Why I Cover Indie Games

Why I Cover Indie Games

Greetings one and all, I’m Red Angel and
I’m going to talk about myself today. More specifically: I’ll answer a question
that a lot of people have for me when they see the videos on my channel. As such, if you don’t want to hear me prattle
on about the games industry or me being an overly opinionated, critically thinking ginger
owl cat person, this video probably isn’t for you. The Question is this
“Why are indie games such a focus of my channel and why do I cover them so often? I could always give you the easier answer,
which would be something along the lines of “indie games are cheaper and I get a lot
of them for free anyways thanks to me being a game journalist, so they’re just simpler
to cover” and be done with it. But that’s not the answer… well, at least
not all of it. Indie games, for me, offer a variety that
I just don’t see in mainstream games anymore. They force me to change my perspective and
look at things differently in order to get past a certain part. While I do know there are AAA games that provide
this, challenging you and forcing you to become adaptive, many do not – or worse, they were
canceled. *Cough cough* Scalebound *cough cough* See, I like it when games do something unique
and make me think differently about how a game quote unquote “should” work. Sure, I enjoy playing games like Far Cry 3
because it’s a fun open world game I can get lost in for a while. I don’t have to think too hard about it
other than changing my playstyle to fit the loads of enemies that are about to break my
neck. I’m not too worried about the story or the
characters, especially now that I’ve finished the game with that marvelous ending which
I want to cover someday because wow that was just a misguided piece of- Anyway, back on
topic. I can understand why the bigger companies
are trying to do what they do. After all, they need to make money. If they change the wheel too much, they might
scare off their core fan base. Mainstream gaming is trying to adapt to its
changing audience though, especially this year with Breath of the Wild and Horizon:
Zero Dawn being released alongside a variety of other titles that mix up the formula. But I just think that there’s a part of
them that’s lost sight of things that indie games have recaptured, at least for me. Now don’t think of me as naïve; I know
there is just as much capitalistic greed in the indie circles as there is in the mainstream. I know there are asset flippers, overpriced
Kickstarters that never deliver, and people who get past Steam Greenlight making crap
products who expect their games to be reviewed well and throw a fit when they aren’t. I’ve dealt with them before; they’re not
pleasant in the slightest. I know that there is a seedy underbelly to
everything that exists, especially when money is involved, and that some people will try
to make an easy buck. It just happens. In spite of this, I still focus on the indie
games scene more than I do AAA scene, because they give me a variety of game types to cover,
a wide range of subjects to ponder upon, unique takes upon their respective genres and countless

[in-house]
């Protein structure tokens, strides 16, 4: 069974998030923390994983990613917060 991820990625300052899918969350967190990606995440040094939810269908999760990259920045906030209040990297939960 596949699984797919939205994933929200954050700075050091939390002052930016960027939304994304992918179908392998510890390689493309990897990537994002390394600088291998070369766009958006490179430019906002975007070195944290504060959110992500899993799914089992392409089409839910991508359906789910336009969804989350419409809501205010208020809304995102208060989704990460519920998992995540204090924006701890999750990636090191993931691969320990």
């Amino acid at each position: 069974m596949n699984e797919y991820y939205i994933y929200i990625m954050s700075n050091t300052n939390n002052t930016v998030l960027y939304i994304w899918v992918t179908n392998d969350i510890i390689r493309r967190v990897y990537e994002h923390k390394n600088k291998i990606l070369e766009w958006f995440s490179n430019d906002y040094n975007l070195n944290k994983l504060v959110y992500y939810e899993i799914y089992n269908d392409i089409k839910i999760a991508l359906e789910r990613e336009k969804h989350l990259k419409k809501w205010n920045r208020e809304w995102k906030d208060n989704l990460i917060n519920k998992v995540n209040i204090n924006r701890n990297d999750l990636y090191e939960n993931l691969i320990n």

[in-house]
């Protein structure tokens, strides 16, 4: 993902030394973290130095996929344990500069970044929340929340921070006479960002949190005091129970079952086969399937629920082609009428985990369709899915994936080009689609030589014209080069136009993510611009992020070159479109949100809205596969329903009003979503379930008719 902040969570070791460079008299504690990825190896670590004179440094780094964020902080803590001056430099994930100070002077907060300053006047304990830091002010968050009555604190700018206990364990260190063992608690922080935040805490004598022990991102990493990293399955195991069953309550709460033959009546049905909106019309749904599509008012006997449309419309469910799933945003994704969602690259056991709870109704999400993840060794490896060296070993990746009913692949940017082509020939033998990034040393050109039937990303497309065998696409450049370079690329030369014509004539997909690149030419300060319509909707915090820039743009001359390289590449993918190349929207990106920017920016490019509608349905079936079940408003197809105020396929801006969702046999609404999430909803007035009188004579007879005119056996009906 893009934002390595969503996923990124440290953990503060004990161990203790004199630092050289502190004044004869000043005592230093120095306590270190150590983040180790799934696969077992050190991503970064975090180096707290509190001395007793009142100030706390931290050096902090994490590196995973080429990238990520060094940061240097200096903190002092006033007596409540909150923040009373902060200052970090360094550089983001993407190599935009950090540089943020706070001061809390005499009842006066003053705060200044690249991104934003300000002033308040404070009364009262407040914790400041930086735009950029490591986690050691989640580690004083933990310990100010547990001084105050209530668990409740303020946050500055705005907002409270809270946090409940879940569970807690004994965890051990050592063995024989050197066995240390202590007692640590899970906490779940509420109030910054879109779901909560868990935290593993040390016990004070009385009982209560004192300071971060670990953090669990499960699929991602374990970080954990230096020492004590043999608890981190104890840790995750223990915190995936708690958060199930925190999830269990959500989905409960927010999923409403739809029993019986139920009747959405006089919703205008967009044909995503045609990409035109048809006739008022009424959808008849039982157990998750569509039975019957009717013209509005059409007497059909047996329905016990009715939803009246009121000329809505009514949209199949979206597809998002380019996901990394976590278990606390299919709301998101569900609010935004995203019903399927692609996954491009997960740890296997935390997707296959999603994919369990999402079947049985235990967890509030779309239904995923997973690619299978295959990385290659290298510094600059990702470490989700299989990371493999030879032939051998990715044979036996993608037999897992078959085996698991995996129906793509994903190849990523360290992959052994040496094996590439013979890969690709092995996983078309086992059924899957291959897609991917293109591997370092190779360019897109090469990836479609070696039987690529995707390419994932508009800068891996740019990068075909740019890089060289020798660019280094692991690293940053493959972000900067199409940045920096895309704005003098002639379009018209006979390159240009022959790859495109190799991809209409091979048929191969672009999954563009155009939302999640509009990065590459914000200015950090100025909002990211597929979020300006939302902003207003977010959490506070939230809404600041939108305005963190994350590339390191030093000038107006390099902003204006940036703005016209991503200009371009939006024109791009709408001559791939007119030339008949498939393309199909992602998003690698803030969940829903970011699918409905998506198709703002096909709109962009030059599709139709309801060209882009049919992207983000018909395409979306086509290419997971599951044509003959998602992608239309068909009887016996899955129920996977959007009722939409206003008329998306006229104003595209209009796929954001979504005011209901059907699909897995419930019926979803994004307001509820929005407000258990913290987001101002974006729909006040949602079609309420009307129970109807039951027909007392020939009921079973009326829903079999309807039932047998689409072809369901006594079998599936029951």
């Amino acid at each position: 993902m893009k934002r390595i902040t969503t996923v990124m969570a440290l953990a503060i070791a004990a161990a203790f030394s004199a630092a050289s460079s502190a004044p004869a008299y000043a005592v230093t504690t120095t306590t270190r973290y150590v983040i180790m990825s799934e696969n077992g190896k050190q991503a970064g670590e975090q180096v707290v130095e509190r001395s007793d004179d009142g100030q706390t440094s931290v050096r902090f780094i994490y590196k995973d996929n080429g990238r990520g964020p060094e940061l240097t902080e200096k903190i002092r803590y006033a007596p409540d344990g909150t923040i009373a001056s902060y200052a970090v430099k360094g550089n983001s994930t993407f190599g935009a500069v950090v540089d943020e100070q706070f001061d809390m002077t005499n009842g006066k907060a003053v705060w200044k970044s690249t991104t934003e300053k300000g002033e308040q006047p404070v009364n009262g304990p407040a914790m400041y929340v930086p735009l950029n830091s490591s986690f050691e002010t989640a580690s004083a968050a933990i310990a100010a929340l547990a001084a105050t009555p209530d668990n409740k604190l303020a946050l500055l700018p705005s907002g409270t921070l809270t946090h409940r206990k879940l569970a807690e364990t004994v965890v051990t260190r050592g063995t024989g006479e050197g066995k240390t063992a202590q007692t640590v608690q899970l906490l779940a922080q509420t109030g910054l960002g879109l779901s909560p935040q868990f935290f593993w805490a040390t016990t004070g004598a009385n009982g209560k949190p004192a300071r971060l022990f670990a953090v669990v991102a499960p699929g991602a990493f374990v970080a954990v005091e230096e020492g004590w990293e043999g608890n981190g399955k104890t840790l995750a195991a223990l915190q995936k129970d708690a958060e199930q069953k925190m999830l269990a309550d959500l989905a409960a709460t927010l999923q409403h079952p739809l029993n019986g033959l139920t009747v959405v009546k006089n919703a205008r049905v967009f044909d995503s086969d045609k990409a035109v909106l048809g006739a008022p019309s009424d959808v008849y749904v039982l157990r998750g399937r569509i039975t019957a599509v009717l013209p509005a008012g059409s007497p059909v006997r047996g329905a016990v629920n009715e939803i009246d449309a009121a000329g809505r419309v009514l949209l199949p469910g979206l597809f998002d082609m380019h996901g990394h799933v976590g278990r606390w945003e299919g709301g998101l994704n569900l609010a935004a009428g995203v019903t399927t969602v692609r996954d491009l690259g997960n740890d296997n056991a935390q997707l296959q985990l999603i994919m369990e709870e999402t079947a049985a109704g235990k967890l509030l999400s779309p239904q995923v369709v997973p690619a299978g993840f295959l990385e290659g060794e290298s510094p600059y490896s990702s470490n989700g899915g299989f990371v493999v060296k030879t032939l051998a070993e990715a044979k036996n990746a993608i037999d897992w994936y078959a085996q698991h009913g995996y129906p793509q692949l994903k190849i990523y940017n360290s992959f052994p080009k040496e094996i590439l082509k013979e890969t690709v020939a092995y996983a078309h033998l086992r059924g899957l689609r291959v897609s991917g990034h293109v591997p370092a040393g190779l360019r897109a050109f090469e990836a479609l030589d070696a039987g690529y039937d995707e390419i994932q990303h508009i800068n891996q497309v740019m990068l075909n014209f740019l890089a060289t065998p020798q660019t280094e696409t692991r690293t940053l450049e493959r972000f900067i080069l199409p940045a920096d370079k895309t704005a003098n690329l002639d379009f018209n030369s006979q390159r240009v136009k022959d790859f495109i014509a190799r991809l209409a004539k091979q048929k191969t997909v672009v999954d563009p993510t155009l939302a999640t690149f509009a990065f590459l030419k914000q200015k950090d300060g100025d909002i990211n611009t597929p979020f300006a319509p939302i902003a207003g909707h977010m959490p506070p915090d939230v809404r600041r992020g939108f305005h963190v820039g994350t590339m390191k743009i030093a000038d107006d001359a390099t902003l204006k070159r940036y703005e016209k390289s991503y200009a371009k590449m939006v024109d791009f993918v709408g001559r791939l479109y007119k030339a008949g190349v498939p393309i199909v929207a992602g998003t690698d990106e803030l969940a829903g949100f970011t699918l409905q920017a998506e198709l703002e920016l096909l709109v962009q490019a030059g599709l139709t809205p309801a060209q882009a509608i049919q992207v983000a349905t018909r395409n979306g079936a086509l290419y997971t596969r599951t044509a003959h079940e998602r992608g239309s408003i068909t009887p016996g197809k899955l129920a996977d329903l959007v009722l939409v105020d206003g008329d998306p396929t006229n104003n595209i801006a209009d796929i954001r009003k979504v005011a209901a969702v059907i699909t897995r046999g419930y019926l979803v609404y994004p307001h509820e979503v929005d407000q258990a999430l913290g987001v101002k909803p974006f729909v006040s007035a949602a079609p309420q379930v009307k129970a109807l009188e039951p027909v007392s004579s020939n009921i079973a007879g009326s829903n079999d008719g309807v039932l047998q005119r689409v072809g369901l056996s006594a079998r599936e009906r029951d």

other things I could mention. But most of all, do you want to know what
Indie games really give me? Hope. They give me hope for this industry that I
had become completely disinterested in when I was in college. I had lost interest in recent games almost
entirely, when I stumbled across a little game called Bastion… which instantly reignited
the passion that was flickering out. It just blew my mind when I realized the game
wasn’t from a company I had heard of at that point. It opened my eyes to a whole new world of
gaming, and I began to tentatively watch that “scene” of games. I was getting back into gaming, yet I found
myself more and more drawn to these games that burnt through that thorny wall I had
around myself and said to me “Hey! We are small passion projects by people who
really care about what they’re doing! Do you want to play?” And my response was
“Yes, Yes I do.” It’s this passion from creators that makes
me want to cover a game from an independent developer. I know the PR and journalist song and dance;
I know the developers who just want you to talk about their games so they can make money. I’m a journalist after all, and I’ve worked
a bit in PR, which helps me know what there is to deal with out there. Then there are those who just love what they’re
doing so much that it just oozes from every pore of their game – it’s infectious. When I see that a developer truly loves their
game, that’s when I’m willing to just talk about a game that’s not even done yet
in earnest; look at what I did with Heartbound. Indie developers need someone in their corner,
someone who is willing to give their game a chance before making a judgement call. Don’t get me wrong; I’ll tear apart a
game if it’s bad, and I can be downright ruthless if need be, especially if the game
shows signs of things that could have been fixed prior to being released. I’m a reviewer, I write reviews; doing honest
reviews is what I do. But I’d rather cover indie games that have
the passion and knowledge behind them to become something truly great. What I’m trying to say is, I cover indie
games for a multitude of reasons, but the biggest reason of all is that they show me
that the passion and love for making games isn’t dead. That it’s more than just making a consumer
product, that it’s something that the people working on this have love for and faith in. . Indie games help keep that fire in my heart
that I have for video games burning brightly, far more than any AAA games have in recent
years. I’m a better gamer because of them and they’re
part of why this channel exists in the first place. I wanted to start talking about indie games
and I was originally planning on starting with Bastion, so in a way, you have Bastion
to thank for why this channel and why my videos are the way that they are. I hope this answers any future questions about
why I cover indie games as much as I do. Feel free to talk in the comments and agree
or disagree with me if you wish. I’ve just been wanting to make this video
for some time, so here I am making it. I hope you enjoyed it and I’ll see you all
next time.

21 thoughts on “Why I Cover Indie Games

  1. French director and critic Francois Truffaut, said "There are no good and bad movies, only good and bad directors". He believed that greatness was a measure of originality and vision, rather than of craft. It's more important for a film to be interesting than to be good . (Source : Chez Lindsay's video on Michael Bay)

    This little trivia blew my mind, and made me realize how much true it is for the games I play (AAA, AA or indie). While I need to have some "mainstream", or "cookie-cutter" games to fill me with my usual "entertainment" needs (Racing games, open world collectathons, most shooters), I'm mostly out for experiences that are… interesting.